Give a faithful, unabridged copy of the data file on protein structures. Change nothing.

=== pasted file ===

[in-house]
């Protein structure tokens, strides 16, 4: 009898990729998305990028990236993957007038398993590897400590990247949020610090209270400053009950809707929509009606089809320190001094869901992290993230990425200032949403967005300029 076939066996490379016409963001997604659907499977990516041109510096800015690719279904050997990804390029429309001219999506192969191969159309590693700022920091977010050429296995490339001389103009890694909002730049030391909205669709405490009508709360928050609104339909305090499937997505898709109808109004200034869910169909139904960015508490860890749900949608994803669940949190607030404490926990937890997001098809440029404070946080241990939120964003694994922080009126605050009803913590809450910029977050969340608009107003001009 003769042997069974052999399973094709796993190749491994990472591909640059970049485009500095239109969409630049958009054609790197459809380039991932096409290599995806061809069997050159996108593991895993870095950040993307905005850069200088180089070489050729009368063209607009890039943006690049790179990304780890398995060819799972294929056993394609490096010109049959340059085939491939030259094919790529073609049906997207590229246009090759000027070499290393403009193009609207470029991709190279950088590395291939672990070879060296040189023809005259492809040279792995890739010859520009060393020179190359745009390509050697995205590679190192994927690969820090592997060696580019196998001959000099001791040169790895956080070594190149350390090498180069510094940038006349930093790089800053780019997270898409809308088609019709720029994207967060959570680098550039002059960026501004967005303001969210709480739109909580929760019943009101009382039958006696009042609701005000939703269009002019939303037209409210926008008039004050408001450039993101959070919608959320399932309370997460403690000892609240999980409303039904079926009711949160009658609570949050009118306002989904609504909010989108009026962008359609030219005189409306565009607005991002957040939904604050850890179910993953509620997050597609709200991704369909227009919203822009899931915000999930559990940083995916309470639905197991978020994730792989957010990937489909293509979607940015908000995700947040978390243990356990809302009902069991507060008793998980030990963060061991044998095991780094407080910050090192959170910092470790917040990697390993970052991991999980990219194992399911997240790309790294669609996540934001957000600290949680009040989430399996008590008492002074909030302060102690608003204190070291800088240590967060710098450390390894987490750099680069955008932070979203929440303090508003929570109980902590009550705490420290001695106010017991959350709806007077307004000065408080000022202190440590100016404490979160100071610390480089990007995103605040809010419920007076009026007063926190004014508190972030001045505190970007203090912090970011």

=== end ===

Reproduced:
[in-house]
């Protein structure tokens, strides 16, 4: 009898990729998305990028990236993957007038398993590897400590990247949020610090209270400053009950809707929509009606089809320190001094869901992290993230990425200032949403967005300029 076939066996490379016409963001997604659907499977990516041109510096800015690719279904050997990804390029429309001219999506192969191969159309590693700022920091977010050429296995490339001389103009890694909002730049030391909205669709405490009508709360928050609104339909305090499937997505898709109808109004200034869910169909139904960015508490860890749900949608994803669940949190607030404490926990937890997001098809440029404070946080241990939120964003694994922080009126605050009803913590809450910029977050969340608009107003001009 003769042997069974052999399973094709796993190749491994990472591909640059970049485009500095239109969409630049958009054609790197459809380039991932096409290599995806061809069997050159996108593991895993870095950040993307905005850069200088180089070489050729009368063209607009890039943006690049790179990304780890398995060819799972294929056993394609490096010109049959340059085939491939030259094919790529073609049906997207590229246009090759000027070499290393403009193009609207470029991709190279950088590395291939672990070879060296040189023809005259492809040279792995890739010859520009060393020179190359745009390509050697995205590679190192994927690969820090592997060696580019196998001959000099001791040169790895956080070594190149350390090498180069510094940038006349930093790089800053780019997270898409809308088609019709720029994207967060959570680098550039002059960026501004967005303001969210709480739109909580929760019943009101009382039958006696009042609701005000939703269009002019939303037209409210926008008039004050408001450039993101959070919608959320399932309370997460403690000892609240999980409303039904079926009711949160009658609570949050009118306002989904609504909010989108009026962008359609030219005189409306565009607005991002957040939904604050850890179910993953509620997050597609709200991704369909227009919203822009899931915000999930559990940083995916309470639905197991978020994730792989957010990937489909293509979607940015908000995700947040978390243990356990809302009902069991507060008793998980030990963060061991044998095991780094407080910050090192959170910092470790917040990697390993970052991991999980990219194992399911997240790309790294669609996540934001957000600290949680009040989430399996008590008492002074909030302060102690608003204190070291800088240590967060710098450390390894987490750099680069955008932070979203929440303090508003929570109980902590009550705490420290001695106010017991959350709806007077307004000065408080000022202190440590100016404490979160100071610390480089990007995103605040809010419920007076009026007063926190004014508190972030001045505190970007203090912090970011």